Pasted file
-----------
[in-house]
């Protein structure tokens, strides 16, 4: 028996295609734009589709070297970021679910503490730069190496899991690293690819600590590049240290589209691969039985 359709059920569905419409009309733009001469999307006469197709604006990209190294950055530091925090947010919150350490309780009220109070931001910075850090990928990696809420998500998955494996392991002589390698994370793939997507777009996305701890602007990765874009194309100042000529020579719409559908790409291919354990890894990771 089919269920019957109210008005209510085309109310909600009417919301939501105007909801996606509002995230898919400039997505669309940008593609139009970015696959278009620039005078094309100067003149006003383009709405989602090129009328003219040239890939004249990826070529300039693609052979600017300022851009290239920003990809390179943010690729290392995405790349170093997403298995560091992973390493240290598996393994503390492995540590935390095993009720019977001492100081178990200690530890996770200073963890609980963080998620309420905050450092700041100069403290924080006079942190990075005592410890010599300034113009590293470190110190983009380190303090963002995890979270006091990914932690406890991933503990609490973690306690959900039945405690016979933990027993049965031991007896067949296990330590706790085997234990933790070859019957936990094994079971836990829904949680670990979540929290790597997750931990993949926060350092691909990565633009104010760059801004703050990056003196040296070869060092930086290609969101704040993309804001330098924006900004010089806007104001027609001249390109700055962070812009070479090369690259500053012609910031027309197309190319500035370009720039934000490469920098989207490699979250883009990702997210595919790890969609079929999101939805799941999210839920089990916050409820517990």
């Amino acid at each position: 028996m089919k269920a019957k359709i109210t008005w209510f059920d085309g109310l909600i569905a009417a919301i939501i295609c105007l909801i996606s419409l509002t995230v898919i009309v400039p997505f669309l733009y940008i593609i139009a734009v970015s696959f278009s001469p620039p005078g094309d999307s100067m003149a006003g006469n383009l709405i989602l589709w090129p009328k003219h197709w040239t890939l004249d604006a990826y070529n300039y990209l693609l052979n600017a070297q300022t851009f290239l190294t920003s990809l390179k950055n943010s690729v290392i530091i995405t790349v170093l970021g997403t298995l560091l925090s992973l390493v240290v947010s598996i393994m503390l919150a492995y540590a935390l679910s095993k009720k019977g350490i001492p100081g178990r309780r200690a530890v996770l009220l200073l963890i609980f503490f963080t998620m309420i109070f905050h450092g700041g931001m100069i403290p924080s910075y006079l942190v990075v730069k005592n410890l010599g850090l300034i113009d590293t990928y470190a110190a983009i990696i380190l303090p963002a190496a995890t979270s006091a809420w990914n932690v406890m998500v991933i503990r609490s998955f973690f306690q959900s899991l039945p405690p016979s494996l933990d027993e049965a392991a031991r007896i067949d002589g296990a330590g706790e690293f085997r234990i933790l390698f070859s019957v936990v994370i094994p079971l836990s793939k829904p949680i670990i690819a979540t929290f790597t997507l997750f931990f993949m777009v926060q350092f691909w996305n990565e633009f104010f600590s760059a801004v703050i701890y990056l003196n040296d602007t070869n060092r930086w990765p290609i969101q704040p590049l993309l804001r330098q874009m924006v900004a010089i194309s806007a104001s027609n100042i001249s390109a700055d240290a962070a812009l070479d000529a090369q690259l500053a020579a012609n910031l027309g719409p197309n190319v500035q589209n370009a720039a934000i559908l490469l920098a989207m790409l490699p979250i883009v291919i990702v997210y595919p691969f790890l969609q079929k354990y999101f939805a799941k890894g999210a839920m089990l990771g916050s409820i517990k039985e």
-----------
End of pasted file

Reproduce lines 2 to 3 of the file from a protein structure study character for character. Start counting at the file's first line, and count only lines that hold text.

């Protein structure tokens, strides 16, 4: 028996295609734009589709070297970021679910503490730069190496899991690293690819600590590049240290589209691969039985 359709059920569905419409009309733009001469999307006469197709604006990209190294950055530091925090947010919150350490309780009220109070931001910075850090990928990696809420998500998955494996392991002589390698994370793939997507777009996305701890602007990765874009194309100042000529020579719409559908790409291919354990890894990771 089919269920019957109210008005209510085309109310909600009417919301939501105007909801996606509002995230898919400039997505669309940008593609139009970015696959278009620039005078094309100067003149006003383009709405989602090129009328003219040239890939004249990826070529300039693609052979600017300022851009290239920003990809390179943010690729290392995405790349170093997403298995560091992973390493240290598996393994503390492995540590935390095993009720019977001492100081178990200690530890996770200073963890609980963080998620309420905050450092700041100069403290924080006079942190990075005592410890010599300034113009590293470190110190983009380190303090963002995890979270006091990914932690406890991933503990609490973690306690959900039945405690016979933990027993049965031991007896067949296990330590706790085997234990933790070859019957936990094994079971836990829904949680670990979540929290790597997750931990993949926060350092691909990565633009104010760059801004703050990056003196040296070869060092930086290609969101704040993309804001330098924006900004010089806007104001027609001249390109700055962070812009070479090369690259500053012609910031027309197309190319500035370009720039934000490469920098989207490699979250883009990702997210595919790890969609079929999101939805799941999210839920089990916050409820517990």
């Amino acid at each position: 028996m089919k269920a019957k359709i109210t008005w209510f059920d085309g109310l909600i569905a009417a919301i939501i295609c105007l909801i996606s419409l509002t995230v898919i009309v400039p997505f669309l733009y940008i593609i139009a734009v970015s696959f278009s001469p620039p005078g094309d999307s100067m003149a006003g006469n383009l709405i989602l589709w090129p009328k003219h197709w040239t890939l004249d604006a990826y070529n300039y990209l693609l052979n600017a070297q300022t851009f290239l190294t920003s990809l390179k950055n943010s690729v290392i530091i995405t790349v170093l970021g997403t298995l560091l925090s992973l390493v240290v947010s598996i393994m503390l919150a492995y540590a935390l679910s095993k009720k019977g350490i001492p100081g178990r309780r200690a530890v996770l009220l200073l963890i609980f503490f963080t998620m309420i109070f905050h450092g700041g931001m100069i403290p924080s910075y006079l942190v990075v730069k005592n410890l010599g850090l300034i113009d590293t990928y470190a110190a983009i990696i380190l303090p963002a190496a995890t979270s006091a809420w990914n932690v406890m998500v991933i503990r609490s998955f973690f306690q959900s899991l039945p405690p016979s494996l933990d027993e049965a392991a031991r007896i067949d002589g296990a330590g706790e690293f085997r234990i933790l390698f070859s019957v936990v994370i094994p079971l836990s793939k829904p949680i670990i690819a979540t929290f790597t997507l997750f931990f993949m777009v926060q350092f691909w996305n990565e633009f104010f600590s760059a801004v703050i701890y990056l003196n040296d602007t070869n060092r930086w990765p290609i969101q704040p590049l993309l804001r330098q874009m924006v900004a010089i194309s806007a104001s027609n100042i001249s390109a700055d240290a962070a812009l070479d000529a090369q690259l500053a020579a012609n910031l027309g719409p197309n190319v500035q589209n370009a720039a934000i559908l490469l920098a989207m790409l490699p979250i883009v291919i990702v997210y595919p691969f790890l969609q079929k354990y999101f939805a799941k890894g999210a839920m089990l990771g916050s409820i517990k039985e």